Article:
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  • As the head of DHS,

  • Secretary Mayorkas has a lot on his plate.

  • He has to deal with immigration and the border,

  • but also his agency is  responsible for helping businesses

  • protect themselves from being hacked.

  • We just had a major hack that shutdown a pipeline, for example.

  • He also is in charge of protecting airports,

  • being part of the counter-terrorism mission,

  • keeping bombs off planes.

  • And he also has to think about the emerging threat

  • of domestic violence extremism

  • in the wake of the insurrection  at the Capitol building.

  • So there's a lot of hot issues that  are coming to his desk right now.

  • We asked him about the border

  • and how he is handling the situation there.

  • He went to the Rio Grande Valley and talked

  • about how the number of children that

  • had been in Border Patrol facilities

  • had decreased drastically from April.

  • First of all, the Border Patrol  station is no place for a child.

  • So our immediate responsibility is get them out

  • of the Border Patrol station  as quickly as possible

  • and into the shelter and care of

  • the Department of Health and Human Services.

  • We have dedicated more than  300 Asylum and Refugee officers

  • to assist in case management to contract the time

  • that a child is in HHS custody before

  • unification with the parent or legal guardian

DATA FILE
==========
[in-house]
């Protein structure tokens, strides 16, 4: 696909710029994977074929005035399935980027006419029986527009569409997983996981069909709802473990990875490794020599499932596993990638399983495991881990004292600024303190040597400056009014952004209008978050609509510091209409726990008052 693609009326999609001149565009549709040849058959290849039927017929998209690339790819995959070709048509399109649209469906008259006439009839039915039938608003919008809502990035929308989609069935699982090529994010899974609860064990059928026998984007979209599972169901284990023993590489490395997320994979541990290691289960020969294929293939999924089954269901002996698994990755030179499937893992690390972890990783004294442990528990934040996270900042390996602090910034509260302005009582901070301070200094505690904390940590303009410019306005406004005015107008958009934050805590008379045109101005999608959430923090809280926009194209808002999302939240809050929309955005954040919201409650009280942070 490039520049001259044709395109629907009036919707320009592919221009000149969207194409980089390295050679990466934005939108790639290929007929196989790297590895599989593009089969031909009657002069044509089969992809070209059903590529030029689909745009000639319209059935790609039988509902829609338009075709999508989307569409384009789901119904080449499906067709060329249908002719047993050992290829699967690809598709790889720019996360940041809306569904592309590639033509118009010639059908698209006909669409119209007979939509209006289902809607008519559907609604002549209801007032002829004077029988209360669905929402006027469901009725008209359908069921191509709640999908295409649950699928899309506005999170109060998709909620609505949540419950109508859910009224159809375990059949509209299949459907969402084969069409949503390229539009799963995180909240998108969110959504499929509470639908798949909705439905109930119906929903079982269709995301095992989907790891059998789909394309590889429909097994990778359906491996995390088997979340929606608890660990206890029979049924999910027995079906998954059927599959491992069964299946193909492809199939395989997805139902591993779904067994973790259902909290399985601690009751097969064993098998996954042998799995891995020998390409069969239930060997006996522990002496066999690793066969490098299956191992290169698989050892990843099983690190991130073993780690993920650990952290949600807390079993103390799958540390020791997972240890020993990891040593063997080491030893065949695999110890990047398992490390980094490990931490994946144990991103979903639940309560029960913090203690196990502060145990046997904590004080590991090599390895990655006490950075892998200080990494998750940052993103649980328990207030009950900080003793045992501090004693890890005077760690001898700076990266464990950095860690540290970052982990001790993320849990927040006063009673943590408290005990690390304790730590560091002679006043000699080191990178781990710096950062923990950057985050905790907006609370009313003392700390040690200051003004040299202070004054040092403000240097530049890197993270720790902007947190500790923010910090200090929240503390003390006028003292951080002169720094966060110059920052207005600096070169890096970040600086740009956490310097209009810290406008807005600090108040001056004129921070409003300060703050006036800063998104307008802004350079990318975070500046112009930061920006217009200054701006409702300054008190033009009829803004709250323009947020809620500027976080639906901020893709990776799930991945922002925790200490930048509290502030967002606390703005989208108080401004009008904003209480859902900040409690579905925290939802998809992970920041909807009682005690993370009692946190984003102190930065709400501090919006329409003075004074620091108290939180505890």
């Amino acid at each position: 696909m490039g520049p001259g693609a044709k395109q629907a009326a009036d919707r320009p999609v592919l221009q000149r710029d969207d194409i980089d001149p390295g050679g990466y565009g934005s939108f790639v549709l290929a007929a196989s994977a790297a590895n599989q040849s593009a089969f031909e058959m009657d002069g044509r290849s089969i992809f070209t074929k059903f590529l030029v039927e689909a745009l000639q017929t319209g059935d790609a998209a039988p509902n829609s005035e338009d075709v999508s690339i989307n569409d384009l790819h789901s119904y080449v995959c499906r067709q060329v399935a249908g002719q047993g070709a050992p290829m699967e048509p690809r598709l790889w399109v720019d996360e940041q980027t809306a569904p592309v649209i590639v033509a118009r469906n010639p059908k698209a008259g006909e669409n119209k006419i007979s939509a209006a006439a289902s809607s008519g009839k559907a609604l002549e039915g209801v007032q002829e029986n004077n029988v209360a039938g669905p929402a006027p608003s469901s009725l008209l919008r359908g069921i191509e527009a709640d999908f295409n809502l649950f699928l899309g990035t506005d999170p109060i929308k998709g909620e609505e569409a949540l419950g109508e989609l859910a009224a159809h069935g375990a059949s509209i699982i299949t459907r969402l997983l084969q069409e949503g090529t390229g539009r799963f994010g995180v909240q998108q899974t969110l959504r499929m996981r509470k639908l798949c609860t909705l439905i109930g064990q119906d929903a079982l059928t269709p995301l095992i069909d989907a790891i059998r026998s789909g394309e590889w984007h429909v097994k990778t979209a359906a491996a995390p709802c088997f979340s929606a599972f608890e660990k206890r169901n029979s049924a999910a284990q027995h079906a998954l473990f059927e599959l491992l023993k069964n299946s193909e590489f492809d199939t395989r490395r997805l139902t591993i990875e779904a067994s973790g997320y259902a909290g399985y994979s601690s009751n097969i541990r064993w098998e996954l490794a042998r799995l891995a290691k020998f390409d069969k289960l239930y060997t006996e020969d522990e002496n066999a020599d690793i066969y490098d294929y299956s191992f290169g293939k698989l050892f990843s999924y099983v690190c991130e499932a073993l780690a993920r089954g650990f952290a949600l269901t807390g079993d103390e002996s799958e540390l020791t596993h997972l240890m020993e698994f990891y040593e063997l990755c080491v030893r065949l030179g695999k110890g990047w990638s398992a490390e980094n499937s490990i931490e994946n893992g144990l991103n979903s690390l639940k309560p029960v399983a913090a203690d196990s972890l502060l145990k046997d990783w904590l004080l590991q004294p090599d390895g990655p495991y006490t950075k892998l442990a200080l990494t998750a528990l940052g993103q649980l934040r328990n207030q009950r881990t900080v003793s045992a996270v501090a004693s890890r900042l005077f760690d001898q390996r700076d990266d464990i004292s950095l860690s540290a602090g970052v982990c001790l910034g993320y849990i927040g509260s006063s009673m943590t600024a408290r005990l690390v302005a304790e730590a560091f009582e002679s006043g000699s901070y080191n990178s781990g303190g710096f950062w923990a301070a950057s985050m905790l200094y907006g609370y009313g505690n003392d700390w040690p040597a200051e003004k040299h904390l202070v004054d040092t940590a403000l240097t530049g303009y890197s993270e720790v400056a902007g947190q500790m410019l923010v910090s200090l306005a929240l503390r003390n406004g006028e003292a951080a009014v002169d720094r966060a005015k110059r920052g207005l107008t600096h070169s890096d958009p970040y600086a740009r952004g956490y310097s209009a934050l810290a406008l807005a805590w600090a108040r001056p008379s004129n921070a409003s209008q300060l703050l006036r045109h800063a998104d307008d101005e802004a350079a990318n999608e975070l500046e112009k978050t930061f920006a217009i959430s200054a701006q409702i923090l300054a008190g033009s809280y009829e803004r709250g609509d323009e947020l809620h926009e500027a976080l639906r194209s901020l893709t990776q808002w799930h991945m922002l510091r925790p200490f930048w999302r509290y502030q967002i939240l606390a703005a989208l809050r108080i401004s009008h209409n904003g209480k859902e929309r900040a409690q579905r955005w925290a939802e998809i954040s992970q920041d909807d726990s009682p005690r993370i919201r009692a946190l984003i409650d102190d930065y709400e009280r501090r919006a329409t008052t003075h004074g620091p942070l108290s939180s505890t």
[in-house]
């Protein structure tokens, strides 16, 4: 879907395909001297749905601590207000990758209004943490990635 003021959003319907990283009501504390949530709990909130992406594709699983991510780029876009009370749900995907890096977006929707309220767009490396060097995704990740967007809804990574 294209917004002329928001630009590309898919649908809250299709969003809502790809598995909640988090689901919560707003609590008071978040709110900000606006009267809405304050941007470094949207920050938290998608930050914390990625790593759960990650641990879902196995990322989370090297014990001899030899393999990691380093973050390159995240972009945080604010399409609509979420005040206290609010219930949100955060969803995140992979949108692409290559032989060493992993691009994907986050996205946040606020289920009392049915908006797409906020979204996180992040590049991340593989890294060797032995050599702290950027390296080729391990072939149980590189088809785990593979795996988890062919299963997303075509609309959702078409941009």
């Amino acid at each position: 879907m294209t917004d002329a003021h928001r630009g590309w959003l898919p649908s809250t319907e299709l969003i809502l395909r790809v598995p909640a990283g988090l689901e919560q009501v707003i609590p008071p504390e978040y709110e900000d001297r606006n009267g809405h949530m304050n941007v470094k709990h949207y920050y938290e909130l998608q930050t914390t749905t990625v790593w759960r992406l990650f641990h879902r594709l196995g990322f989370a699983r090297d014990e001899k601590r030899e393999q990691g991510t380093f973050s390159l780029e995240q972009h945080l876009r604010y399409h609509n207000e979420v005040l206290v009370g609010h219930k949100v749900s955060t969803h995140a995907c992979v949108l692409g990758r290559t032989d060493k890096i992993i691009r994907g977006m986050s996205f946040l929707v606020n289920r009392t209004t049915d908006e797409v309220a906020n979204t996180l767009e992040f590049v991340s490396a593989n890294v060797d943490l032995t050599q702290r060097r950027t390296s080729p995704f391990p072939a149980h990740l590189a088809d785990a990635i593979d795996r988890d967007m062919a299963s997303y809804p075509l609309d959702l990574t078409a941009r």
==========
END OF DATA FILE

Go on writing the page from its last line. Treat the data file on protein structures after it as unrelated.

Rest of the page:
• here in the U.S.

  • We refuse to say that we will not reunite

  • all the families.

  • And we are committed to reuniting the families

  • as fast as we can.

  • We recognize, number one, that we're dealing

  • with records that we are only now bringing

  • some level of completeness and order to.

  • They were in complete shambles.

  • We're dealing with such intangibles such as

  • individuals' reluctance to  come forward to be reunited.

  • We have trust deficits to overcome by reason

  • of the cruelty of the past.

  • And quite frankly, some people are hard to find.

  • [Bennett]: What do you say to parents considering sending

  • their children across the border right now?

  • [Mayorkas]: Don't do it.

  • [Bennett]: Why not?

  • [Mayorkas]: The border is not open.

  • The danger of the journey  is so extraordinarily acute,

  • and we are building alternatives,

  • legal pathways to assess the  eligibility of individuals

  • to actually receive relief under U.S. law.

  • And don't risk your children's lives, which